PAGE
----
Even Hobhouse observes that evolution of any form does not necessarily imply that it is changing into the better form; and, therefore, we cannot conclude that evolution necessarily implies that society is progressing.
According to him, progress can be made only when the individual in society strives for ethical advancement. Social progress, therefore, is not a phenomenon marked by spontaneity; it is the product of conscious efforts made by social individuals.
The concept of progress is based on the vision of an ideal society in which every individual will have the opportunity of developing his innate qualities, in which the very basis of social relations will be principles of liberty and equality, and in which the institutions will aim at comprehending the foundations of collective good. These are, however, matters of value-judgments and the concept of progress cannot be understood without applying the test of values. Evolution, as a term, does not depend upon these values.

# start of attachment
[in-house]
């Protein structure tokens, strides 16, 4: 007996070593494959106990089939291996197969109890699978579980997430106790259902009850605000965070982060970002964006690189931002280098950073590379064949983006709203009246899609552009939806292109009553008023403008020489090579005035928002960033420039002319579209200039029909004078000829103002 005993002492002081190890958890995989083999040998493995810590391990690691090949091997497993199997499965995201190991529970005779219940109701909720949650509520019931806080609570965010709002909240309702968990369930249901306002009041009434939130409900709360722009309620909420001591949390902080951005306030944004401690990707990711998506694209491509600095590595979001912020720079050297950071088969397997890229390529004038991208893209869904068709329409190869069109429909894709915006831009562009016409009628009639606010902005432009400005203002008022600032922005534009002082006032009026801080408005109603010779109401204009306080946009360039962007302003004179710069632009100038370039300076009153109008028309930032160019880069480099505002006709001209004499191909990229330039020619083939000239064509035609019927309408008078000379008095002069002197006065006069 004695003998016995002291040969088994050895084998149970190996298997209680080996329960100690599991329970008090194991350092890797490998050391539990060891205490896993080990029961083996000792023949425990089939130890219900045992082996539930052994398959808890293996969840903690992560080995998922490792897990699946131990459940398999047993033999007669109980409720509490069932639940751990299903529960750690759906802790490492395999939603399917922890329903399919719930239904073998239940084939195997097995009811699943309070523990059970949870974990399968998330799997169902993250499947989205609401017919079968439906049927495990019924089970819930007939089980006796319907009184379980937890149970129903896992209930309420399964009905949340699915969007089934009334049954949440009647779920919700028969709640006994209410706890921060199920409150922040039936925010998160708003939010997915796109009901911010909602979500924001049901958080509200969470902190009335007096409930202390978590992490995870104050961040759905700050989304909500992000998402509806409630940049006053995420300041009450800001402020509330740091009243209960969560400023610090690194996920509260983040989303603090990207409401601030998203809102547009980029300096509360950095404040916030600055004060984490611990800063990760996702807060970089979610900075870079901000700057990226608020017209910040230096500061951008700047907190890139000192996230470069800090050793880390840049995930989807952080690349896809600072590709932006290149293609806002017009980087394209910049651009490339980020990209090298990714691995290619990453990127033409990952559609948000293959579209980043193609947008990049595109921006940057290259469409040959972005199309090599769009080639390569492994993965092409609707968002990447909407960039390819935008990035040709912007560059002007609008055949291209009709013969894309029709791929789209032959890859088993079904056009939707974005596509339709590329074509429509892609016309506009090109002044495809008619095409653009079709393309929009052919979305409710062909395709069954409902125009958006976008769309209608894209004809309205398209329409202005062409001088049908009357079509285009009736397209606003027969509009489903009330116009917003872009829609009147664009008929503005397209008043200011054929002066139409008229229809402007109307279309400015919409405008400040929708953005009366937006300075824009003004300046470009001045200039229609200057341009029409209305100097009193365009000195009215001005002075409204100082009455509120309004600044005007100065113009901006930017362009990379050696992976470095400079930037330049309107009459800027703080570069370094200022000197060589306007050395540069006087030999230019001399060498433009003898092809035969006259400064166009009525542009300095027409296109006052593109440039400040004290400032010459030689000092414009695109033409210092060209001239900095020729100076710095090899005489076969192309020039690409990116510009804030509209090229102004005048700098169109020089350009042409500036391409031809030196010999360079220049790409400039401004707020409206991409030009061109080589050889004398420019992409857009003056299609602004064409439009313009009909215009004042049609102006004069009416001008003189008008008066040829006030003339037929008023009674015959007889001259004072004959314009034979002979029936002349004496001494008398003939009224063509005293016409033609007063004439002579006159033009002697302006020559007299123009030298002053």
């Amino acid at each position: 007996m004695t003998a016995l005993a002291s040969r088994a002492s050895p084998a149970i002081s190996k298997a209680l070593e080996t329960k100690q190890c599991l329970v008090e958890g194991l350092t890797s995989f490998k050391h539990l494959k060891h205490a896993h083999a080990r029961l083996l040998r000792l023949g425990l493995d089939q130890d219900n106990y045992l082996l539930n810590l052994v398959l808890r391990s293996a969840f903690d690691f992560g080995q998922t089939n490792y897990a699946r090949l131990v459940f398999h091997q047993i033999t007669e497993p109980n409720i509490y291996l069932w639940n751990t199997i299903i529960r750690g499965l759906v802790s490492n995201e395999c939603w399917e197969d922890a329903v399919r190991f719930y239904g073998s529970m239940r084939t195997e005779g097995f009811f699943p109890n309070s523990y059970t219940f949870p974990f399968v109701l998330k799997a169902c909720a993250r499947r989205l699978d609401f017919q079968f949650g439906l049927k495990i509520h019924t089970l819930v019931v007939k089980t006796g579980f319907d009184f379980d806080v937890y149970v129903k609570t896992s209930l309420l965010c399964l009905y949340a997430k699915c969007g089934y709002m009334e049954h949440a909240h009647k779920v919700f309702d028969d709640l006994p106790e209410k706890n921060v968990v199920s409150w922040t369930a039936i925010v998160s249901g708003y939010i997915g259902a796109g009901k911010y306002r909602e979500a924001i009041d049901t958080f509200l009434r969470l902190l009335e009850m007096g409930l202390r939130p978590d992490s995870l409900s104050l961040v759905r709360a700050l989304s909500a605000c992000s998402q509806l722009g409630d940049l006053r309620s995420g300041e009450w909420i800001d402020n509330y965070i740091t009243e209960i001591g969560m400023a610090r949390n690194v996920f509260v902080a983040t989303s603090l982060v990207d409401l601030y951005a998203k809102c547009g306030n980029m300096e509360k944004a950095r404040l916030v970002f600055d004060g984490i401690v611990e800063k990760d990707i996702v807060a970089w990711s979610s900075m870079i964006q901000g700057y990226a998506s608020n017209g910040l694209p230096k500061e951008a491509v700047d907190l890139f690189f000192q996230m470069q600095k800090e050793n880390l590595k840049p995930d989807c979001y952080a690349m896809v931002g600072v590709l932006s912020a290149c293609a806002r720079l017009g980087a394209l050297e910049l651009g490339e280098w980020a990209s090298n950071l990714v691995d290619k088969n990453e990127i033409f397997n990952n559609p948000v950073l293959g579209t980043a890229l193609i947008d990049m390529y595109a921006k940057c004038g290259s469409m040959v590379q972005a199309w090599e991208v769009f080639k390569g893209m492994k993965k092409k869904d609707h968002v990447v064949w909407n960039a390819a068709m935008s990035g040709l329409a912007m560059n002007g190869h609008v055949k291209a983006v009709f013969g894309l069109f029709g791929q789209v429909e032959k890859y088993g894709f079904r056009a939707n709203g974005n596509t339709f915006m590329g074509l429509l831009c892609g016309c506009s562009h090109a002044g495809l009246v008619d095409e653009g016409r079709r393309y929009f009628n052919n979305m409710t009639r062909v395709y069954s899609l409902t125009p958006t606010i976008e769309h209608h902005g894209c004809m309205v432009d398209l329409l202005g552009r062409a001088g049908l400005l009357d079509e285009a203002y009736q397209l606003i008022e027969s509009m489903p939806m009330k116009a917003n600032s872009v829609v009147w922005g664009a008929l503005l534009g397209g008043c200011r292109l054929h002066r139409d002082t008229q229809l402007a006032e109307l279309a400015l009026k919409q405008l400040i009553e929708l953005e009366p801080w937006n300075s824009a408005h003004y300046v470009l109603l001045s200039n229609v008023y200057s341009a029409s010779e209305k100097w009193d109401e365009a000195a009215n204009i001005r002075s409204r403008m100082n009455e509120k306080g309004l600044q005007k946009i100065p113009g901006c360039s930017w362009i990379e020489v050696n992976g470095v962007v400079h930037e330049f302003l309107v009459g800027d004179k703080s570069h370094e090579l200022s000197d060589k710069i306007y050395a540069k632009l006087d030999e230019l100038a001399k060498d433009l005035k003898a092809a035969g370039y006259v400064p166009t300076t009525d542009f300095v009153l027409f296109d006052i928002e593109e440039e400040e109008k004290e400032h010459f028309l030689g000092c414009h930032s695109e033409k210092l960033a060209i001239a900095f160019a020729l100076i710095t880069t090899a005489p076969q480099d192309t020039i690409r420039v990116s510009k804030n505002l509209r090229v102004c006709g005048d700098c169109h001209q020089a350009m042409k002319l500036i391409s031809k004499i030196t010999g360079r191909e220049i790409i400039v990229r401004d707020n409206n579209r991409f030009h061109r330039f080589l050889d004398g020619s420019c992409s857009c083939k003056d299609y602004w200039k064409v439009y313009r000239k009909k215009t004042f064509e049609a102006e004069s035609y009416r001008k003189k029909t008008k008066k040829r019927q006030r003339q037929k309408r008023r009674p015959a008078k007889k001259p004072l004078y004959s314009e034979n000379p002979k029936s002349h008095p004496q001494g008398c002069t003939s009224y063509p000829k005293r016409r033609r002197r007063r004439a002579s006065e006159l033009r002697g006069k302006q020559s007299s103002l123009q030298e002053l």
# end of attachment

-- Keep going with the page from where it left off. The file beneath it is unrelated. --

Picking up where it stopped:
Some modern sociologists, however, feel that the science of sociology is not concerned with ethics and, therefore, the term ‘social progress’, which cannot be understood unless it is related to ethical values, will not be the concern of the sociologist and will consequently have no scientific value. They maintain that no scientific observation and rational conclusion shall be based on any ethical value.
If the method followed by the sociologist in the study of society is that of positive science, and if the principles of causation are to be objectively investigated into, it will be an anomaly if facts are correlated to values. However, social facts cannot be regarded as isolated phenomena; every social event has a practical side to it and another concerning values. McIver and Page observe that social facts can also be regarded as ‘value-facts’ since social valuation is much concerned with them.
Therefore, the authors maintain, that science appreciates value-judgments, first, in order to test the accuracy of factual evidence in support of a value-judgment and, secondly, for testing the validity of conclusions regarding the good or the bad in so far as these conclusions are supported by reasoning from statements of facts.